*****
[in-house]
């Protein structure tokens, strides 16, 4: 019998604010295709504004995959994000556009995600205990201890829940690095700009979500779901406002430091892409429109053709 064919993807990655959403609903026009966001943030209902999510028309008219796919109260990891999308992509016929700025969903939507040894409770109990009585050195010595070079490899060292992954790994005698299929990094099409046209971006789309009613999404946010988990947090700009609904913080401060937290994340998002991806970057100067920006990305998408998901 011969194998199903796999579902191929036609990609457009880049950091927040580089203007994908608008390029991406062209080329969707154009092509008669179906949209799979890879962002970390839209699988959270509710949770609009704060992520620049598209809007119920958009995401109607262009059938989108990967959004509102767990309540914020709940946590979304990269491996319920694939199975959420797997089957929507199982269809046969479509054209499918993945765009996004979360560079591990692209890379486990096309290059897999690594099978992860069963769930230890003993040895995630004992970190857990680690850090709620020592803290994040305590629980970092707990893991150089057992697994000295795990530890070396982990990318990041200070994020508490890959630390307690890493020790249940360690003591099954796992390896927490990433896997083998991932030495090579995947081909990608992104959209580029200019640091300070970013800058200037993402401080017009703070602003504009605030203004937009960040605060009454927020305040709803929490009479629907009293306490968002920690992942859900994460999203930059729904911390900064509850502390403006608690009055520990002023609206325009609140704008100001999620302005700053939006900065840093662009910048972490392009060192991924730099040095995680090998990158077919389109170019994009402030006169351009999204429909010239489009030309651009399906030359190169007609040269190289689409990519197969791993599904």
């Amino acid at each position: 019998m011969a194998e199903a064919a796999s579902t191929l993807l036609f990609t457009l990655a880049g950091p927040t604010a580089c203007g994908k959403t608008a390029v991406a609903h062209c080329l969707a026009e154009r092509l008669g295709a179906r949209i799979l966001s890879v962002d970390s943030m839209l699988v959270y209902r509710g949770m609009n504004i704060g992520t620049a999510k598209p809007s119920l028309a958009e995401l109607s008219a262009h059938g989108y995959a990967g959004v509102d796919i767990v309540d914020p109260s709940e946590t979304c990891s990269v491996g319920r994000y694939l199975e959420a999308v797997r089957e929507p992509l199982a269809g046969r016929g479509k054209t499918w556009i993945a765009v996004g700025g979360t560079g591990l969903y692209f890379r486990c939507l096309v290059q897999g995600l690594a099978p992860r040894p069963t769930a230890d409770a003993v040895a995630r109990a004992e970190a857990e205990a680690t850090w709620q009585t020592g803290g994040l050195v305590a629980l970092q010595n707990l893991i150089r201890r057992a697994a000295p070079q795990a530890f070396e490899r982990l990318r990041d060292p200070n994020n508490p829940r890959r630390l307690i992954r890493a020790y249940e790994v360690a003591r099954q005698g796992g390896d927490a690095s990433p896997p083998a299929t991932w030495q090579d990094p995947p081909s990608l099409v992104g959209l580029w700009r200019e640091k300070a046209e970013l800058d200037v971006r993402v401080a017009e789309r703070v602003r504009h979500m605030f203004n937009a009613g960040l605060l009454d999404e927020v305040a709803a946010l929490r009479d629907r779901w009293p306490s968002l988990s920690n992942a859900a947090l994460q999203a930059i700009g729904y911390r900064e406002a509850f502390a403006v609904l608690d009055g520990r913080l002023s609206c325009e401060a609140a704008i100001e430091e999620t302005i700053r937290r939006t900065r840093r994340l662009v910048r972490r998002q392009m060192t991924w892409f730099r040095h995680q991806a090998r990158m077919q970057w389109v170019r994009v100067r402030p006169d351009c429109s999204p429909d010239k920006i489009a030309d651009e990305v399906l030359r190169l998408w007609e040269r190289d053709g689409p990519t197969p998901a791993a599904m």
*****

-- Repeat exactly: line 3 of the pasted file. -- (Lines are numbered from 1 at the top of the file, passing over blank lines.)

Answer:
């Amino acid at each position: 019998m011969a194998e199903a064919a796999s579902t191929l993807l036609f990609t457009l990655a880049g950091p927040t604010a580089c203007g994908k959403t608008a390029v991406a609903h062209c080329l969707a026009e154009r092509l008669g295709a179906r949209i799979l966001s890879v962002d970390s943030m839209l699988v959270y209902r509710g949770m609009n504004i704060g992520t620049a999510k598209p809007s119920l028309a958009e995401l109607s008219a262009h059938g989108y995959a990967g959004v509102d796919i767990v309540d914020p109260s709940e946590t979304c990891s990269v491996g319920r994000y694939l199975e959420a999308v797997r089957e929507p992509l199982a269809g046969r016929g479509k054209t499918w556009i993945a765009v996004g700025g979360t560079g591990l969903y692209f890379r486990c939507l096309v290059q897999g995600l690594a099978p992860r040894p069963t769930a230890d409770a003993v040895a995630r109990a004992e970190a857990e205990a680690t850090w709620q009585t020592g803290g994040l050195v305590a629980l970092q010595n707990l893991i150089r201890r057992a697994a000295p070079q795990a530890f070396e490899r982990l990318r990041d060292p200070n994020n508490p829940r890959r630390l307690i992954r890493a020790y249940e790994v360690a003591r099954q005698g796992g390896d927490a690095s990433p896997p083998a299929t991932w030495q090579d990094p995947p081909s990608l099409v992104g959209l580029w700009r200019e640091k300070a046209e970013l800058d200037v971006r993402v401080a017009e789309r703070v602003r504009h979500m605030f203004n937009a009613g960040l605060l009454d999404e927020v305040a709803a946010l929490r009479d629907r779901w009293p306490s968002l988990s920690n992942a859900a947090l994460q999203a930059i700009g729904y911390r900064e406002a509850f502390a403006v609904l608690d009055g520990r913080l002023s609206c325009e401060a609140a704008i100001e430091e999620t302005i700053r937290r939006t900065r840093r994340l662009v910048r972490r998002q392009m060192t991924w892409f730099r040095h995680q991806a090998r990158m077919q970057w389109v170019r994009v100067r402030p006169d351009c429109s999204p429909d010239k920006i489009a030309d651009e990305v399906l030359r190169l998408w007609e040269r190289d053709g689409p990519t197969p998901a791993a599904m």